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Bank of New York Mellon v. Adago

Supreme Court of New York, Second Department

November 1, 2017

Bank of New York Mellon, formerly known as Bank of New York, as trustee for the holders of CWALT, Inc., Alternative Loan Trust 2004-J13, Mortgage Pass Through Certificates, Series 2004-J13, respondent,
v.
John Adago, appellant, et al., defendants.

          Petroff Amshen LLP, Brooklyn, NY (Serge F. Petroff and James Tierney of counsel), for appellant.

          Fein, Such & Crane LLP, Westbury, NY (Michael S. Hanusek of counsel), for respondent.

          REINALDO E. RIVERA, J.P., CHERYL E. CHAMBERS, COLLEEN D. DUFFY, ANGELA G. IANNACCI, JJ.

          DECISION & ORDER

         Appeal from an order of the Supreme Court, Suffolk County (Joseph Farneti, J.), dated January 6, 2016. The order, insofar as appealed from, denied those branches of the defendant John Adago's motion which were to dismiss the complaint insofar as asserted against him pursuant to CPLR 3215(c) or, in the alternative, for leave to serve an untimely answer pursuant to CPLR 3012(d).

         ORDERED that the order is affirmed insofar as appealed from, with costs.

         In March 2014, the plaintiff commenced this action to foreclosure a mortgage on property owned by the defendant John Adago. Adago failed to timely answer the complaint. In May 2015, Adago moved, inter alia, to dismiss the complaint insofar as asserted against him pursuant to CPLR 3215(c) or, in the alternative, for leave to serve an untimely answer pursuant to CPLR 3012(d). The Supreme Court denied those branches of Adago's motion, and Adago appeals.

         CPLR 3215(c) provides, with regard to default judgments, in pertinent part, that "[i]f the plaintiff fails to take proceedings for the entry of judgment within one year after the default, the court shall not enter judgment but shall dismiss the complaint as abandoned, without costs, upon its own initiative or on motion, unless sufficient cause is shown why the complaint should not be dismissed." "The one exception to the otherwise mandatory language of CPLR 3215(c) is that the failure to timely seek a default on an unanswered complaint... may be excused if sufficient cause is shown why the complaint should not be dismissed'" (Giglio v NTIMP, Inc., 86 A.D.3d 301, 308, quoting CPLR 3215[c]). "This Court has interpreted this language as requiring both a reasonable excuse for the delay in timely moving for a default judgment, plus a demonstration that the cause of action is potentially meritorious" (Giglio v NTIMP, Inc., 86 A.D.3d at 308; see Wells Fargo Bank, N.A. v Kahana, 153 A.D.3d 1300; Pipinias v J. Sackaris & Sons, Inc., 116 A.D.3d 749, 751). The determination of whether there is a reasonable excuse is a matter left to the sound discretion of the Supreme Court (see Park Lane N. Owners, Inc. v Gengo, 151 A.D.3d 874, 876).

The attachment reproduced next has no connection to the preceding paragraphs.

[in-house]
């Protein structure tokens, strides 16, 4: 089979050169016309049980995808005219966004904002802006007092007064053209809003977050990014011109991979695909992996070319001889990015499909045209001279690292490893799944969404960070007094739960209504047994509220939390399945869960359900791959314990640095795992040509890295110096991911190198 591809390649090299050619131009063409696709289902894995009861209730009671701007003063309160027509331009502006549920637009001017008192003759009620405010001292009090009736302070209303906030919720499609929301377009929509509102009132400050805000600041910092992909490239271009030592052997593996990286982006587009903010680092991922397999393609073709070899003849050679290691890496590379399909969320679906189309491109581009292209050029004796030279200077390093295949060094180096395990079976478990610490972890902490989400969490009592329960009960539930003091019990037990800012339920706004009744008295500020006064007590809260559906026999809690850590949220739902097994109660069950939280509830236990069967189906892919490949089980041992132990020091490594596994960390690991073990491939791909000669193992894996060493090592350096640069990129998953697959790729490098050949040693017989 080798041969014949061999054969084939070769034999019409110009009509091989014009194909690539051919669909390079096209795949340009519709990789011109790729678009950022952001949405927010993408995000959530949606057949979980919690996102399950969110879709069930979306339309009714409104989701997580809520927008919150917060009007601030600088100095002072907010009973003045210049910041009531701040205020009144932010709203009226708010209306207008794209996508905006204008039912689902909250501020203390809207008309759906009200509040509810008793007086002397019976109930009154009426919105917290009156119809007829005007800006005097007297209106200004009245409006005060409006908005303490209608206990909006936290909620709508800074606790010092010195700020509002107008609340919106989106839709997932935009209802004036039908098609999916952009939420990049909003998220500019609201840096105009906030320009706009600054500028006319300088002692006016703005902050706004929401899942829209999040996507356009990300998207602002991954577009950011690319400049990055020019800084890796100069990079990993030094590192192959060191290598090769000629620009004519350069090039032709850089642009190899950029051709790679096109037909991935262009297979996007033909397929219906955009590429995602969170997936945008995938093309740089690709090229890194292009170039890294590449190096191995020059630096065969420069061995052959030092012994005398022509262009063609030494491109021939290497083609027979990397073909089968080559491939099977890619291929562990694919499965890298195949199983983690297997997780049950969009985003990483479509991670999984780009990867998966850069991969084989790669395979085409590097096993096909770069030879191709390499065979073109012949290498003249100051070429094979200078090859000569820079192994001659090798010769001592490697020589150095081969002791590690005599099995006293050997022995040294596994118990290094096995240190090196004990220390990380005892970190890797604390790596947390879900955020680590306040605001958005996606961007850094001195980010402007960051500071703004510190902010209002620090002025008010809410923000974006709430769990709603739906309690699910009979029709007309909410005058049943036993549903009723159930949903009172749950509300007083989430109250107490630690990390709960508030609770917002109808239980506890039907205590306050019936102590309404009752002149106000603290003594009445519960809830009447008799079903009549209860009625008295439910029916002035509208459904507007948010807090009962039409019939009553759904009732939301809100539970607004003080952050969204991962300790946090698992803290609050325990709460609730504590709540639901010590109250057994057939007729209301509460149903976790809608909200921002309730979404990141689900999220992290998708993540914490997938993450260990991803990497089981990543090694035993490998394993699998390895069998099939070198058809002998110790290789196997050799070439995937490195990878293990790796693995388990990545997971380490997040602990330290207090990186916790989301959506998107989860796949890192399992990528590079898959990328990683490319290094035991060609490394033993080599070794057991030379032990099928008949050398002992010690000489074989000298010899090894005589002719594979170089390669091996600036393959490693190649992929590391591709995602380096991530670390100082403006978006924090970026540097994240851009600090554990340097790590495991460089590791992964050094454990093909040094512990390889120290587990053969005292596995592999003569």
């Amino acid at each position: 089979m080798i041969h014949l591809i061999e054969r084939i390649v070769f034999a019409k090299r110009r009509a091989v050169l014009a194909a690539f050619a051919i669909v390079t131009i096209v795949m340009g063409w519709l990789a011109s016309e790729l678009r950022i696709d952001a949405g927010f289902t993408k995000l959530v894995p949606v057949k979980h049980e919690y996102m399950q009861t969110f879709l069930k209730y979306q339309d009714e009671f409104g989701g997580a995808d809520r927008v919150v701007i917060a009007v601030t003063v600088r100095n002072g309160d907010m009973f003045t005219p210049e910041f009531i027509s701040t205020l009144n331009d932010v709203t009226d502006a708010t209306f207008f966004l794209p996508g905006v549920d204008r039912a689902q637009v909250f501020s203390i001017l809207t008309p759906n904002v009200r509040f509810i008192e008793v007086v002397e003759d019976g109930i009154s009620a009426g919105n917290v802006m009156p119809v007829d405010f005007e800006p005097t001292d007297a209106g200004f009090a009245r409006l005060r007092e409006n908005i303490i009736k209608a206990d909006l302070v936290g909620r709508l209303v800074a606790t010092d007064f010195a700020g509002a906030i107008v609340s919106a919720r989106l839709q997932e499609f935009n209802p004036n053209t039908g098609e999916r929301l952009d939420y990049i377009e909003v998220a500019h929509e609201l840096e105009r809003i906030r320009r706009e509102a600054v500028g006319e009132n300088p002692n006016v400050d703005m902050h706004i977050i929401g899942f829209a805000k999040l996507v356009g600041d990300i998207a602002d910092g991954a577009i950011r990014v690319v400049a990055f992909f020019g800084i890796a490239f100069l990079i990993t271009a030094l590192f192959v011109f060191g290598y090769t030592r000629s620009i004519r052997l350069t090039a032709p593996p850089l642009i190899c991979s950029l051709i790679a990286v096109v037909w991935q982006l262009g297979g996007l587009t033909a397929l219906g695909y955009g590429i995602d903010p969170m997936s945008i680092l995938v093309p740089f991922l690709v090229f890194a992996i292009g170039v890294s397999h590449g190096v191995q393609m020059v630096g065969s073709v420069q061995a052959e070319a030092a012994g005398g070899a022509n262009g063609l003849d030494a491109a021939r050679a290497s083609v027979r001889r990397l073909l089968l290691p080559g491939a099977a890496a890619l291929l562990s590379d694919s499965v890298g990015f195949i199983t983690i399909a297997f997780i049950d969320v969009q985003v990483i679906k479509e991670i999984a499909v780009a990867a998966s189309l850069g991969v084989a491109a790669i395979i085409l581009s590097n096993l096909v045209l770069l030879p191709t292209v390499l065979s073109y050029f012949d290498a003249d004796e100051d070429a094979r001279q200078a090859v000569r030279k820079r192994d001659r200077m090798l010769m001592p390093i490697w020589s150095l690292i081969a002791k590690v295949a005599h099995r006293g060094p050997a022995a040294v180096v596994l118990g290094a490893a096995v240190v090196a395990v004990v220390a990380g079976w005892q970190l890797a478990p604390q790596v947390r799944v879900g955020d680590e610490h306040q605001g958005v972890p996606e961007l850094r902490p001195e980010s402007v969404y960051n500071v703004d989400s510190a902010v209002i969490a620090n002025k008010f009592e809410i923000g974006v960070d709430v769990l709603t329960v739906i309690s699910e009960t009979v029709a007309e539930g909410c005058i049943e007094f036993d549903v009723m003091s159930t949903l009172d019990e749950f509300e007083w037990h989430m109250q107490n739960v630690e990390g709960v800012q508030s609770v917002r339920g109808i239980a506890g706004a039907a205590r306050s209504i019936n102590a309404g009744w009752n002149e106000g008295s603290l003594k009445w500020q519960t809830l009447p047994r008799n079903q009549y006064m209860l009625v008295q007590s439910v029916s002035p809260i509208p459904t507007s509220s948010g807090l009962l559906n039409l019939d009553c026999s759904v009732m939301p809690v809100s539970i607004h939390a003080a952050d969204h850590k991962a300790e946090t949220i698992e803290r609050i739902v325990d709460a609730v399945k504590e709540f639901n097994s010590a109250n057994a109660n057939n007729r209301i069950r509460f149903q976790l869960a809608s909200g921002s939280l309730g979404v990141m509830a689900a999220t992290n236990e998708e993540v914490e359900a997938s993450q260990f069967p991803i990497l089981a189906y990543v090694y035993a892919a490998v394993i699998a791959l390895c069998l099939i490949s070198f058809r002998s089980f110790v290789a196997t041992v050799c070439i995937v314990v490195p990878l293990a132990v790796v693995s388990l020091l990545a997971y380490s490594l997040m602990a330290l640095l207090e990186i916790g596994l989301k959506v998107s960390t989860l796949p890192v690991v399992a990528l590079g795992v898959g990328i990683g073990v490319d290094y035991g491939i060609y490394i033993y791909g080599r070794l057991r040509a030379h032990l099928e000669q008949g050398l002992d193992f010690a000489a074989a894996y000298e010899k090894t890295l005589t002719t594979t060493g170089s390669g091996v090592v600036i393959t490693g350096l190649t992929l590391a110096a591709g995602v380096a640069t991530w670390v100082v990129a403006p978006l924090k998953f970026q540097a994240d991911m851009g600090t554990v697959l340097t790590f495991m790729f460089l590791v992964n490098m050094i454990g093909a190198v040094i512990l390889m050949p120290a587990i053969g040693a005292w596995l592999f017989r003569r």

Under the circumstances of this case, the Supreme Court providently exercised its discretion in finding that the plaintiff proffered a reasonable excuse for the delay in seeking to enter a default judgment. Moreover, the plaintiff demonstrated the existence of a potentially meritorious cause of action. Accordingly, the court properly denied that branch of Adago's motion which was to dismiss the complaint insofar as asserted against him pursuant to CPLR 3215(c).

         The Supreme Court providently exercised its discretion in denying that branch of Adago's motion which was for leave to serve an untimely answer pursuant to CPLR 3012(d). CPLR 3012(d) provides that a court may extend the time to appear or plead, or compel the acceptance of an untimely pleading, "upon such terms as may be just and upon a showing of reasonable excuse for delay or default" (see Stephan B. Gleich & Assoc. v Gritsipis,87 A.D.3d 216, 226). "To extend the time to answer the complaint and to compel the plaintiff to accept an untimely answer as timely, a defendant must provide a reasonable excuse for the delay and demonstrate a potentially meritorious defense to the action" (Mannino Dev., Inc. v Linares, 117 A.D.3d 995, 995; see Federal Natl. Mtge. Assn. v Zapata,143 A.D.3d 857, 858). Here, Adago failed to provide a reasonable excuse (see U.S. Bank, N.A. v Samuel,138 A.D.3d 1105, 1106-1107; U.S. Bank N.A. v Ahmed,137 A.D.3d 1106, 1109; Wells Fargo Bank, NA v Besemer,131 A.D.3d ...


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